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Estate Planning Resources

Below, we share basic information about some estate planning terms, documents, and processes. For more detailed information, download our Estate Planning FAQs and take a look at our articles and videos on estate planning topics.

Wills

Will: A legal document containing an individual’s wishes regarding their estate following their death

Testator: The person making the will

 Living Will: See Powers of Attorney below

Holographic Will: A hand-written, un-witnessed will

 Personal Representative: The individual who is responsible for administering the estate of a deceased person (sometimes also referred to as an executor)

Pour-Over Will: A will that directs the estate’s assets be “poured over” from the estate into a trust

Heirs: Those who receive funds from an estate under intestate succession laws due to their relationship to the decedent

Devisees: Those who are specifically named in a will as a recipient of a portion of a decedent’s estate

Intestate succession laws: State laws that dictate the distribution of a decedent’s property if no will is in place

Estate: All of an individual’s assets owned in their name alone with no named beneficiaries

Beneficiary/ Transfer on Death (TOD) Designee: An individual designated to receive an asset, such as a financial account, upon the death of the asset’s owner

Why Wills are Important

A will provides instructions to make sure your wishes are carried out upon your death. Two of the main functions of a will are to appoint a personal representative to administer your estate and to dictate how you wish to have your assets distributed. A will can prevent confusion and disputes regarding both who should be personal representative and how an estate should be distributed. Such disputes can turn into legal battles, which could be costly for your estate.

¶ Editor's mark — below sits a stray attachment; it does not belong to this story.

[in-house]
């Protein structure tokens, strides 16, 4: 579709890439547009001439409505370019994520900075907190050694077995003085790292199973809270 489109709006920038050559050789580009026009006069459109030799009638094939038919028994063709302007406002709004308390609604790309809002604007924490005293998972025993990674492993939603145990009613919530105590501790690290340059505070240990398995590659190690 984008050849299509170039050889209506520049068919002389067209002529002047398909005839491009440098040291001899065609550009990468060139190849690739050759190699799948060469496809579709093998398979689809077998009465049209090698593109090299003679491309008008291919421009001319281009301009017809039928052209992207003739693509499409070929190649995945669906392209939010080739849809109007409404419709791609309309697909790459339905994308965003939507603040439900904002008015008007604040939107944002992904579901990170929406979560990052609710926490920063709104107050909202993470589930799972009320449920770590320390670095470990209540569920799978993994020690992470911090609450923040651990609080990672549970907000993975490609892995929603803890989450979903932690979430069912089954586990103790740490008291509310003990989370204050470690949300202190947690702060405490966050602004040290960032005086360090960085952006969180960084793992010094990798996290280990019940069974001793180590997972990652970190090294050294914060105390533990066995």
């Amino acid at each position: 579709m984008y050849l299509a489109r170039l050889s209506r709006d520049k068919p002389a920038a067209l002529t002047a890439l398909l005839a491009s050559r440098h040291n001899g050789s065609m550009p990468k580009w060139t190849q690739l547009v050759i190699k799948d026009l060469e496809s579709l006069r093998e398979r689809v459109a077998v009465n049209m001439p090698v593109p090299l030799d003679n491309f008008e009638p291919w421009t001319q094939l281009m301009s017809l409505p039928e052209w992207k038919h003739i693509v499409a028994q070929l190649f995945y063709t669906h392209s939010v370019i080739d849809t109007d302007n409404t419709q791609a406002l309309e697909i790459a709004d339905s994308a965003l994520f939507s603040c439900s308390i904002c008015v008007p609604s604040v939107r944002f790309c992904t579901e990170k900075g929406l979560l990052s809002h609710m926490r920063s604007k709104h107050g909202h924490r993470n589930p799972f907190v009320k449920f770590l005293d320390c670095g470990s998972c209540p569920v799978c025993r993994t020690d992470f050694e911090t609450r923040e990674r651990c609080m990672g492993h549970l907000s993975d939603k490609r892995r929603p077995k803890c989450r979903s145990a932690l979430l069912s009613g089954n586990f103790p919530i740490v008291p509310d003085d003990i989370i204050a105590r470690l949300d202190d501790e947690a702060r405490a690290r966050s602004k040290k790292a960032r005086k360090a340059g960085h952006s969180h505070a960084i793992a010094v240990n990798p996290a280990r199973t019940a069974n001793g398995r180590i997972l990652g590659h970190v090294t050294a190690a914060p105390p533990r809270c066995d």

In terms of distributing assets, a will can be as specific or as general as the testator wishes. It can simply designate that one or more person receive or divide your estate, or it can itemize specific items to be given to certain people.

Trusts

Trust: A legal entity created by a trustor into which assets can be transferred. These assets are managed by a designated individual, a trustee,according to the trustor’s instructions. These instructions may include when and how the trust’s assets

Grantor/ Settlor/ Trustor: The person who creates the trust

Trustee: The person designated by the trustor to manage and distribute the trust’s assets

Beneficiary: Those who are designated to receive distributions from a trust

Revocable Trust: A trust created during the trustor’s lifetime that can be altered by the trustor if desired

 Living Trust: A trust created during the trustor’s lifetime, often with the trustor serving as trustee until their death

Testamentary Trust: A trust that is created by the direction of the trustor’s will upon the trustor’s death

Irrevocable Trust: A trust that cannot be changed once it is signed

Special Needs Trust: A trust designed to allow a beneficiary to receive funds for their care without making them ineligible for government benefits

Funding a trust: Transferring assets into the trust’s ownership